In this article, Drs. Shacter and Weitzman present a thoughtful, comprehensive review of the role of chronic inflammation in the multistep process of carcinogenesis. Their cogent discussion encompasses the basic science, clinical correlates, and treatment implications of this subject. It is well balanced, highly informative, and indicative of the complexity of the biochemical events that transpire as chronic inflammation results in malignant transformation of target cells.
The association between chronic inflammation and tumorigenesis continues to be well documented in the literature,[1,2] even though the full spectrum of intra- and extracellular intermediates in this process remains to be elucidated. The ones that have been elucidated, however, likely participate in the initiation as well as promotion and progression of carcinogenesis. This is evidenced by their similarities to other chemical carcinogens as discussed in this review article. These proneoplastic inflammatory mediators include the reactive oxygen and nitrogen intermediates, prostaglandins, and cytokines that act via several mechanisms to promote the transformed phenotype. It is probable that multiple molecular and biochemical events must occur over time for cancer to develop (eg, DNA damage, promotion of cell proliferation and angiogenesis, inhibition of repair enzymes, inhibition of apoptosis).
Cause and Effect Not Established
Although the association between chronic inflammation and cancer is well described, cause and effect remain to be proven, perhaps because definitive causative inflammatory mediators have not been completely identified. One can imagine extracellularly generated radical species that interact with the cell membrane to produce a series of intracellular radicals, which careen through the cytoplasm, initiating serial oxidation-reduction events that terminate at the site of nuclear DNA. In the process, cell signals are distorted, repair mechanisms interrupted, and DNA damaged. Some cells die, some repair the damage faithfully, but others miscue, and the preneoplastic genotype eventuates. Obviously, identifying the causative intermediate in this process is difficult, and thus, establishing the link between inflammation and cancer has been elusive.
An especially interesting aspect of research in this area involves the role of stimulated human phagocytes whose normal salutary biological role is to thwart infection. The chronicity of that stimulation, however, may result in too much of a good thing, with DNA damage being induced in the target cells, as in ulcerative colitis. This is aptly discussed by the authors, although notably only a minority of patients with ulcerative colitis develop malignancies.
Inhibition of Chronic Inflammatory Sites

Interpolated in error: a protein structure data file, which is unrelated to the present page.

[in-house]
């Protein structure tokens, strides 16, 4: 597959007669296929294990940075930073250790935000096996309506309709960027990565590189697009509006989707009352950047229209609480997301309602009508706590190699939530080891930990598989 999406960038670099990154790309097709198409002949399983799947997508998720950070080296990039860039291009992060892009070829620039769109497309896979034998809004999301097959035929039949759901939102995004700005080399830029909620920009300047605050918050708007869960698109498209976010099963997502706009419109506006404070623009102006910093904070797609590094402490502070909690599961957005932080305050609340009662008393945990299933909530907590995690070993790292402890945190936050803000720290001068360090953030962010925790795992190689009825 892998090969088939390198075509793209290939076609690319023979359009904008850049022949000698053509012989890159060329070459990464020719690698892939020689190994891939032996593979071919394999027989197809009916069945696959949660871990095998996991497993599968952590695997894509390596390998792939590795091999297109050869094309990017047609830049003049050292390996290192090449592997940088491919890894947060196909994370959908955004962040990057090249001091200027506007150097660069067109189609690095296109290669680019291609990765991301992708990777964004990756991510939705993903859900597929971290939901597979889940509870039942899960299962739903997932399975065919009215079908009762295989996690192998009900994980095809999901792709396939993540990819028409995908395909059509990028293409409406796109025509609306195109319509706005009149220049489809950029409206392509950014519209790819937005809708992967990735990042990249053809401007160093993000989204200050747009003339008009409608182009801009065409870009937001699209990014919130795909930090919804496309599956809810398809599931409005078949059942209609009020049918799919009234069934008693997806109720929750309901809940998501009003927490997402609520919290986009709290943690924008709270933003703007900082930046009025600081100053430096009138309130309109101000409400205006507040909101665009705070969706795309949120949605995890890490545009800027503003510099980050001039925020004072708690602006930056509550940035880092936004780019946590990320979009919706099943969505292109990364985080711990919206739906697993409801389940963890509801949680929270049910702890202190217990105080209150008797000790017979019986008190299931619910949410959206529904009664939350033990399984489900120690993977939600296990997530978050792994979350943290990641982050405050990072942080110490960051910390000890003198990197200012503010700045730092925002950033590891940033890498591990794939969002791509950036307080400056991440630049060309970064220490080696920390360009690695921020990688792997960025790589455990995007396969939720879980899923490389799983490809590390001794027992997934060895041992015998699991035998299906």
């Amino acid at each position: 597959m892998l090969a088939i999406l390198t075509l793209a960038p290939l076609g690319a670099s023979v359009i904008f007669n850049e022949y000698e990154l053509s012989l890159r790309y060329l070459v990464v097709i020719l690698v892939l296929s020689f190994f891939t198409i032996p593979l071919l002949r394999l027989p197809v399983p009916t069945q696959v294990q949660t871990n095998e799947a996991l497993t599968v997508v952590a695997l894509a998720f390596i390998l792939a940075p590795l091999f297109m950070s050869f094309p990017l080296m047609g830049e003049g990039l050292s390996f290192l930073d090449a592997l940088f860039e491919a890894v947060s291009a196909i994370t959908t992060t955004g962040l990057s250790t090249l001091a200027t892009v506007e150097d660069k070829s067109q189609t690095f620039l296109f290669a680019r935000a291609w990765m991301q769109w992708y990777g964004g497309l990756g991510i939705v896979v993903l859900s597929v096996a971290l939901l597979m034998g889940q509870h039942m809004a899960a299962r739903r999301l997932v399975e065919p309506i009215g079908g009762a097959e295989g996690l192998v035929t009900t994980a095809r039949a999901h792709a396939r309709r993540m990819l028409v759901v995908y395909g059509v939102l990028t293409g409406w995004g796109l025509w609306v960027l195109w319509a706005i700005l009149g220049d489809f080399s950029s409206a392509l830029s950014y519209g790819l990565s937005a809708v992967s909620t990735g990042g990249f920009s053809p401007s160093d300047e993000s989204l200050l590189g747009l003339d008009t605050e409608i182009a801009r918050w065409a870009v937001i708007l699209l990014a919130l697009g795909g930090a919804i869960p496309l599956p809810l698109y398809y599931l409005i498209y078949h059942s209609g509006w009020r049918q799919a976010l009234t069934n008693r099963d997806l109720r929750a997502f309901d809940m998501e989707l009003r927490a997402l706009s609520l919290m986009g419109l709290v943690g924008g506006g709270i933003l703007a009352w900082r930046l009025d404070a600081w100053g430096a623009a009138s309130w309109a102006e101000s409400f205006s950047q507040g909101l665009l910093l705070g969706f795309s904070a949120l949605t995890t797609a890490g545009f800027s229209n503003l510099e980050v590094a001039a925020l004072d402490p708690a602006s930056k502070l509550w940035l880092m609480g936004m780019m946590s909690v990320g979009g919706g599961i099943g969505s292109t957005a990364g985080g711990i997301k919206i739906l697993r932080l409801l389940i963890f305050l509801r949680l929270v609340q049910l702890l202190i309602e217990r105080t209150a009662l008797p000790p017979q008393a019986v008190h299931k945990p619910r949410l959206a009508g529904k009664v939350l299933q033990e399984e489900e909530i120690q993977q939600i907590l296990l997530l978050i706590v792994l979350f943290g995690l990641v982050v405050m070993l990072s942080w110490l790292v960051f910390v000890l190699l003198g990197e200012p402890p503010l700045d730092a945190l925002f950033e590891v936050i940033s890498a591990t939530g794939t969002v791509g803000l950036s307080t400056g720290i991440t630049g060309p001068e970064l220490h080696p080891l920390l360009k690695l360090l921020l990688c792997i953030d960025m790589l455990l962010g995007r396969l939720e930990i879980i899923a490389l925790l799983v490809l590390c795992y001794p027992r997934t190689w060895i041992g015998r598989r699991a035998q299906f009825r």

As the mechanisms for carcinogenesis in chronic inflammatory states are better defined, targets for inhibition of this process will be more fully elucidated. Drs. Shacter and Weitzman appropriately review the known anticancer effects of antioxidants and oxygen radical scavengers in the reliable clinical trials published to date. The results are inconclusive, but we have yet to define the effective doses of these agents based on measurement of biological end points.
As demonstrated with vitamin C, its pro- and antioxidant effects are dose-dependent, and thus, more is not necessarily better. Mechanism-based chemoprevention trials should be refined (eg, using animal models involving transgenic mice), so that the expected molecular or biochemical effect of the agent being studied can be measured and correlated with its anticancer effect or lack thereof.[4,5]
The suggestion that antioxidants may enhance the effects of antineoplastic therapy is interesting, clinically important, and addressed by the authors in this review. They note that oxidants may interfere with the induction of apoptosis by chemotherapeutic agents and that this effect is reversible with antioxidants. Since inflammation commonly accompanies neoplasia in vivo, oxidative stress may be an important determinant of the success of therapy, and antioxidants may be useful adjuncts to that therapy. Further investigation of this subject is warranted and has important clinical implications.
This comprehensive overview provides useful information for both those unfamiliar with and those intimately involved with this area of research.
1. Maeda H, Akaike T: Nitric oxide and oxygen radicals in infection,
inflammation, and cancer. Biochemistry 63:854-865, 1998.
2. Wiseman H, Halliwell B: Damage to DNA by reactive oxygen and nitrogen
species; role in inflammatory disease and progression to cancer. Biochem J
3. Bauer G: Reactive oxygen and nitrogen species: Efficient, selective, and
interactive signals during intercellular induction of apoptosis. Anticancer Res
4. Hursting SD, Slaga TJ, Fischer SM, et al: Mechanism-based cancer
prevention approaches: Targets, examples, and the use of transgenic mice. J Natl
Cancer Inst 91:215-225, 1999.
5. DeWeese TL, Hruszkewycz AM, Marnett LJ: Oxidative stress in
chemoprevention trials. Urology 57:137-140, 2001.